The gas current charged with the shaped beads is caused to pass through a cooling zone of increasing intensity.
The process according to the invention is effectively carried out in an apparatus comprising a substantially vertical tubular column, the lower end of which has opening thereinto an upwardly directed burner which is supplied with fuel, a supporter of combustion and glass granules, while the upper end of the said column adjoins a centrifugal separator, the said apparatus being characterised in that at least one of the parts of the burner fed with a supporter of combustion and/or with fuel is connected to the source of the fluids in question by means of a pro-heating jacket surrounding at least one refrigeration zone of the column and to the said jacket by at least one pipe, into which opens the means for feeding glass granules.
The details of the features of the invention as set out above, and also the reasons for these features, as well as other features of theinvention, both from the point of view of the process and from the point of view of the apparatus used for carrying it into effect, will be apparent from the following description and the accompanythe thermal treatment applied according to the invention to the glass granules and to the resultant beads as a function of changes of the physical state experienced by the granules and the beads during the treatment.
Figures 2, 3 and 4 represent preferred embodiments of the apparatus for carrying into effect the process according to the invention, viz:
Figure 2 is a diagrammatic elevation of the apparatus, partly in section.
Figure 3 is a section of the line III-III of Figure 2, and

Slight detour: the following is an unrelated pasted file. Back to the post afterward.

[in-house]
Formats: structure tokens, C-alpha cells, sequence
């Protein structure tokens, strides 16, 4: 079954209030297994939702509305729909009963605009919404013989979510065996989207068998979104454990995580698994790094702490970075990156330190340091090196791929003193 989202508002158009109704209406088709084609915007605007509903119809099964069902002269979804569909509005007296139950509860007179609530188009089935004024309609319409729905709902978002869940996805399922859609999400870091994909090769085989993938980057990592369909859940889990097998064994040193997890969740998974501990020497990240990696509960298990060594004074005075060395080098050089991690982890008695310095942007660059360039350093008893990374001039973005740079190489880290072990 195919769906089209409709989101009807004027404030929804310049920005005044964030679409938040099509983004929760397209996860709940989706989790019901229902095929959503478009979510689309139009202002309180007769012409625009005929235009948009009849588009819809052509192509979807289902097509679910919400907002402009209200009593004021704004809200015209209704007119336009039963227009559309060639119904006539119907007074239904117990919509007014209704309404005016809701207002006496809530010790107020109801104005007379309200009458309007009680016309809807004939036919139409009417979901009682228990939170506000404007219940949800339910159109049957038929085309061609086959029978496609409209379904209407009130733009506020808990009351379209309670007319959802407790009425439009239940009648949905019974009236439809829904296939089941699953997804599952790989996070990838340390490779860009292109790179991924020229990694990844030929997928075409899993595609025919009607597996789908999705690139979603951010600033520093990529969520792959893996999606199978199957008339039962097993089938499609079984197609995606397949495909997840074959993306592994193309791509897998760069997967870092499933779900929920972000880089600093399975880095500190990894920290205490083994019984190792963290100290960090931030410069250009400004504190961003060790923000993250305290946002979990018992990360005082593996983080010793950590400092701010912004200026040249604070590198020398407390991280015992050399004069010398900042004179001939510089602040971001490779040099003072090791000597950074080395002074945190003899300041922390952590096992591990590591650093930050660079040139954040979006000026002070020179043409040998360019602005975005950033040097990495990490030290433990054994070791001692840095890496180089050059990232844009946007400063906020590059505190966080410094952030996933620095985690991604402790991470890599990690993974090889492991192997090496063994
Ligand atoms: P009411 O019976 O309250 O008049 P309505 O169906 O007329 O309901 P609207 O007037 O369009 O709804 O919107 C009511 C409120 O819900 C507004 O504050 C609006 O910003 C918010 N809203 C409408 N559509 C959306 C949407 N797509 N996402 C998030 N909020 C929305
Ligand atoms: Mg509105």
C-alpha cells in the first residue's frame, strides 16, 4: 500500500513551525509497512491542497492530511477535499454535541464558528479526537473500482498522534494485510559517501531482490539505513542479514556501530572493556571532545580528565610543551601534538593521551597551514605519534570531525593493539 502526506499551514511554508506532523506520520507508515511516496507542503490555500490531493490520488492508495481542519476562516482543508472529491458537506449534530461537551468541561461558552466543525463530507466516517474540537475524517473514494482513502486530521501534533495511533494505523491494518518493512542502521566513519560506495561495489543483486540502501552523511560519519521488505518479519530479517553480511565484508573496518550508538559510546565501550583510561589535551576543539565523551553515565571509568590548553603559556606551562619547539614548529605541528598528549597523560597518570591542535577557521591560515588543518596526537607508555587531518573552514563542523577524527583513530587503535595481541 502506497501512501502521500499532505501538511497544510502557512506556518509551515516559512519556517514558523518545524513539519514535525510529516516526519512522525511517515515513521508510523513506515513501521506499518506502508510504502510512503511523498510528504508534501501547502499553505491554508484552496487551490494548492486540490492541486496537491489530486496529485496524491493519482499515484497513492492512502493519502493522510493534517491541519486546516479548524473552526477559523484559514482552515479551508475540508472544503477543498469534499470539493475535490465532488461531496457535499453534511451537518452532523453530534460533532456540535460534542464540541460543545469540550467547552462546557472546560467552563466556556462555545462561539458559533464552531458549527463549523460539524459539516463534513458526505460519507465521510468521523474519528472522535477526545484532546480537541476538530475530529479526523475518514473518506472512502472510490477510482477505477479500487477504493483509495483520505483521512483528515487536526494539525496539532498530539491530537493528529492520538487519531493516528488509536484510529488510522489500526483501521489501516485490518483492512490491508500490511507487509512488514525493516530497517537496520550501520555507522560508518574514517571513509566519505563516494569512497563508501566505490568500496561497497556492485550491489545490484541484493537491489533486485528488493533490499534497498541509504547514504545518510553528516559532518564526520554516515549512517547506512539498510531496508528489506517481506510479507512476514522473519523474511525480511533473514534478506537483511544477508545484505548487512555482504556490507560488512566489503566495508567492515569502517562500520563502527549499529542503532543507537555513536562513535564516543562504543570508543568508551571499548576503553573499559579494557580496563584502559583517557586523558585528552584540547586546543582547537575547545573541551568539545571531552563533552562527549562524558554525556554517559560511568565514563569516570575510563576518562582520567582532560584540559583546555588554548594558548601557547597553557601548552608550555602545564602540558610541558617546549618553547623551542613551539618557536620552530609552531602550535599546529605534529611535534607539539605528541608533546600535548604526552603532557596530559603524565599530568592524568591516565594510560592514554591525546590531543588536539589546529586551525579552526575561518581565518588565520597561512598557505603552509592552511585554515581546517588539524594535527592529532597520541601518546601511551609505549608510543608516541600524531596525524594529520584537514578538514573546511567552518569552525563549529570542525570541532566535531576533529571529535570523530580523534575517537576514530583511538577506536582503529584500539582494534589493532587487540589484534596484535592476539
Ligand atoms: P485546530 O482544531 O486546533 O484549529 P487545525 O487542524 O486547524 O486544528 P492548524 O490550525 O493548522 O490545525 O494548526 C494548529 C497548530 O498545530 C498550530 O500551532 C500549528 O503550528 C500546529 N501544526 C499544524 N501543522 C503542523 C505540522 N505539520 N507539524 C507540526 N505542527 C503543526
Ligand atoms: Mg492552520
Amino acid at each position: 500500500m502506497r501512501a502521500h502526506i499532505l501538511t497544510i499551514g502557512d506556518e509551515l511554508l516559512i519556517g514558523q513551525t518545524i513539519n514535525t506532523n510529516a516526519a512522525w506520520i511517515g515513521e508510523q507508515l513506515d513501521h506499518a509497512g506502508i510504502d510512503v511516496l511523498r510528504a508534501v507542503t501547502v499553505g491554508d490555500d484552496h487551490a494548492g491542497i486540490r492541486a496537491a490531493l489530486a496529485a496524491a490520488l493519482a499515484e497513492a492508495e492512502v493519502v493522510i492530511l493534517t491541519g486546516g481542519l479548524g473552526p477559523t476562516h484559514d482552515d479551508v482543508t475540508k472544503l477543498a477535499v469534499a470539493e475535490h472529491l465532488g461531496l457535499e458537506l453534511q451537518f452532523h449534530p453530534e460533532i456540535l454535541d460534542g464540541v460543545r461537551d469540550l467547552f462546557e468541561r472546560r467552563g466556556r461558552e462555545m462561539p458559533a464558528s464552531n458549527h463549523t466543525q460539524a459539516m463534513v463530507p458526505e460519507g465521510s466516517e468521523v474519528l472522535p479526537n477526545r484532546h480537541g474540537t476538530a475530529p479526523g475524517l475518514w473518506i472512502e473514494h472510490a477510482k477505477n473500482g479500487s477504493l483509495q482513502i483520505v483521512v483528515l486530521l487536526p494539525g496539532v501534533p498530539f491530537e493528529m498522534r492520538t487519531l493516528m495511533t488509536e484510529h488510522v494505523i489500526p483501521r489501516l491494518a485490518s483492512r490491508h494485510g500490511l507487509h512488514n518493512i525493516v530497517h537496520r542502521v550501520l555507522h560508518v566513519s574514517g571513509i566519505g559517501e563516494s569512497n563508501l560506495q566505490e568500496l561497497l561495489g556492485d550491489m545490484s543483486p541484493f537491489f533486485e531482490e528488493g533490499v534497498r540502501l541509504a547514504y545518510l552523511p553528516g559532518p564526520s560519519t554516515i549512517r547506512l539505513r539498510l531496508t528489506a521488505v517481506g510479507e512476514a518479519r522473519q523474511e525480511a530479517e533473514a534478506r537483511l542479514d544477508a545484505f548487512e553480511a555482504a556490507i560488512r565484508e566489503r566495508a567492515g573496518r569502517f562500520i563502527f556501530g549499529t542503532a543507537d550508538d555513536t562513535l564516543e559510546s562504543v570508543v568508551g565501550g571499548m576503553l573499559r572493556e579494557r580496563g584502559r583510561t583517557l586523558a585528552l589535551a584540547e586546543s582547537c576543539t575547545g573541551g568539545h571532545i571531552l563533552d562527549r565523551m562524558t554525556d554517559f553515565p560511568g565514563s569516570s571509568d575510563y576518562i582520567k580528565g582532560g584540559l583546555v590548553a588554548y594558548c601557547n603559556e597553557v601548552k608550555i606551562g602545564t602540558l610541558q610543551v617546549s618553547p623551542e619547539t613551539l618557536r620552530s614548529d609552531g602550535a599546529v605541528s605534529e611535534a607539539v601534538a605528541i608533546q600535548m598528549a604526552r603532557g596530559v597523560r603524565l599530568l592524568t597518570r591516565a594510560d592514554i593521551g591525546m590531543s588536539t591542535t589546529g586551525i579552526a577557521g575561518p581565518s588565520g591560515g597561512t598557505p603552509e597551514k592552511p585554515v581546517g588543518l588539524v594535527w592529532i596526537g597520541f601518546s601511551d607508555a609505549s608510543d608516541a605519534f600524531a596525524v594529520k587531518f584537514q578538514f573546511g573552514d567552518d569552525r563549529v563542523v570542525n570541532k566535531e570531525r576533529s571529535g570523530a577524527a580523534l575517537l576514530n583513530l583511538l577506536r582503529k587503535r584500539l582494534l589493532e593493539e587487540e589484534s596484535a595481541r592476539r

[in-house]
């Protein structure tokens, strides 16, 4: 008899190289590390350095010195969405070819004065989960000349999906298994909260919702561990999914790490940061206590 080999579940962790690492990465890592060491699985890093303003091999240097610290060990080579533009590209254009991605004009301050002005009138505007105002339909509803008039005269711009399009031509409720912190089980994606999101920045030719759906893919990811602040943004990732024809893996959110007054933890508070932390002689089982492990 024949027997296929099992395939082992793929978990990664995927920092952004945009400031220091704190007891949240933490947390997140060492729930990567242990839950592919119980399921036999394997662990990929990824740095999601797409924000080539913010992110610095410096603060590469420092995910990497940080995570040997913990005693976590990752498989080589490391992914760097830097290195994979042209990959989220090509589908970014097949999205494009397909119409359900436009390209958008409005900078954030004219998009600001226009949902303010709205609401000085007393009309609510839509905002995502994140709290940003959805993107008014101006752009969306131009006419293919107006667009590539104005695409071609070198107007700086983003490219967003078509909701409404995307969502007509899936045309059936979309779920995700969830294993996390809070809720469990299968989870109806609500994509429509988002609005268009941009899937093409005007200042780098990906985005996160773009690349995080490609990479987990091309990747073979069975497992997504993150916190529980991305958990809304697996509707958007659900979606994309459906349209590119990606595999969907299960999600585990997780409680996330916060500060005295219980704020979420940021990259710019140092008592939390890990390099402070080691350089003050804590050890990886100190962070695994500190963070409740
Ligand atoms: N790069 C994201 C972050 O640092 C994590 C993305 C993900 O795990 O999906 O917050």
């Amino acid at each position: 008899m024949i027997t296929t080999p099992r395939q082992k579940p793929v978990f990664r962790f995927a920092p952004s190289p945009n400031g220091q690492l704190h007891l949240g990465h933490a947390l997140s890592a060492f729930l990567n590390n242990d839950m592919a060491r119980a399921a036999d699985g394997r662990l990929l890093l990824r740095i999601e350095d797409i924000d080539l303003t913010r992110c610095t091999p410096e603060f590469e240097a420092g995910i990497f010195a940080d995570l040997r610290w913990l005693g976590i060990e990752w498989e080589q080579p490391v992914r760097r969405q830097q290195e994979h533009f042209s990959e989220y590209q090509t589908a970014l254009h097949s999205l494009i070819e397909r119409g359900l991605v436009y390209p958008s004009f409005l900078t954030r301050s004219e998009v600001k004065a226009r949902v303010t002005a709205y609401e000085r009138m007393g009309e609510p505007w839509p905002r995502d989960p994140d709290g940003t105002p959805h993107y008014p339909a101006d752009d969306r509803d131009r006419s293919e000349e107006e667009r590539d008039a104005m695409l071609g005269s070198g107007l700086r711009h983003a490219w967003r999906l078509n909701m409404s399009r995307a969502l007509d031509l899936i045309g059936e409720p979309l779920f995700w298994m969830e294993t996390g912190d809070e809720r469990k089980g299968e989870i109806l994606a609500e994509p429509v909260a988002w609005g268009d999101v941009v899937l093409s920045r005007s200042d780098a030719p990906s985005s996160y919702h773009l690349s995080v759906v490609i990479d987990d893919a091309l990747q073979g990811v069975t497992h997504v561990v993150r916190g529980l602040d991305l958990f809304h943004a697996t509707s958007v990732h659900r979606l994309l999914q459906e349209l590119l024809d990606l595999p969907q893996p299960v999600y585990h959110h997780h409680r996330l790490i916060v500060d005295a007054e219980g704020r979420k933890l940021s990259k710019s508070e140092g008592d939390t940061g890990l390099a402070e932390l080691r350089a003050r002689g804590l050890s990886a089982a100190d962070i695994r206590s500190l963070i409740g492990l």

Figure 4 is a diagrammatic vertical section of one modification of the separator.
It will be understood from what has been stated above that, accordingto the invention, the glass granules are complete advantageously subjected to a thermal treatment conjngup to a temperature Tb higher than Tr.
Phase c.--Abrupt cooling down to a temperature in Patented June 17, 1958 3 the region of T5, this being the upper point of structural transformation, that is to say, the point above which the internal tensions cannot be set up.
Phase d.-Moderate cooling phase between the temperatures T and Ta, the latter beingthe lower point of structural. transformation, that is to say, the points below which the internal stresses can no longer be established.
Phase e.-Sudden cooling phase down to the outlet temperature Ts of the vertical column forming part of the apparatus for carrying the present process into effect. At the end of this phase, the natural cooling is produced during evacuation, the temperature of the vehicle gases at the instant of their separation from the beads preferably being slightly higher than 100 C., in order to avoid the condensation of the water vapour on the beads.
According to the invention, the phase a is carried out by introducing the glass granules, preferably into the previously heated air for combustion.
This pre-heatingis carried out by causing the air for combustion to circulate in cooling jackets which enclose the upper part of the apparatus.
It is obviously possible to obtain the same result with the combustible gas.
As it is necessary to bring the glass granules to a temperature in the region of Tr, it has been found that it is important to prevent them from sticking to one another. According to the invention, the procedure is as. follows: the air is pro-heated to a temperature slightly higher than Tr. The granules are introduced into this air before it enters the burner. They are thus suddenly heated and are brought to a temperature which is the resultant of that of the air and of their actual temperature, that is to say, they are brought rapidly to a temperature slightly below Tr. The advantage of this process resides in the fact that by means of a regulation of the air temperature, the granules reach the temperature Tr just at the instant when they penetrate into the flame. The dangers of the granules sticking to one another are thus reduced to the absolute minimum, in view of the fact that in practice they only reach a dangerous temperature at the instant of penetrating into the flame.
This process also avoids possibly of the granules agglomerating on the walls of the apparatus, as would be the case if they were placed in suspension in the air during the heating of the latter.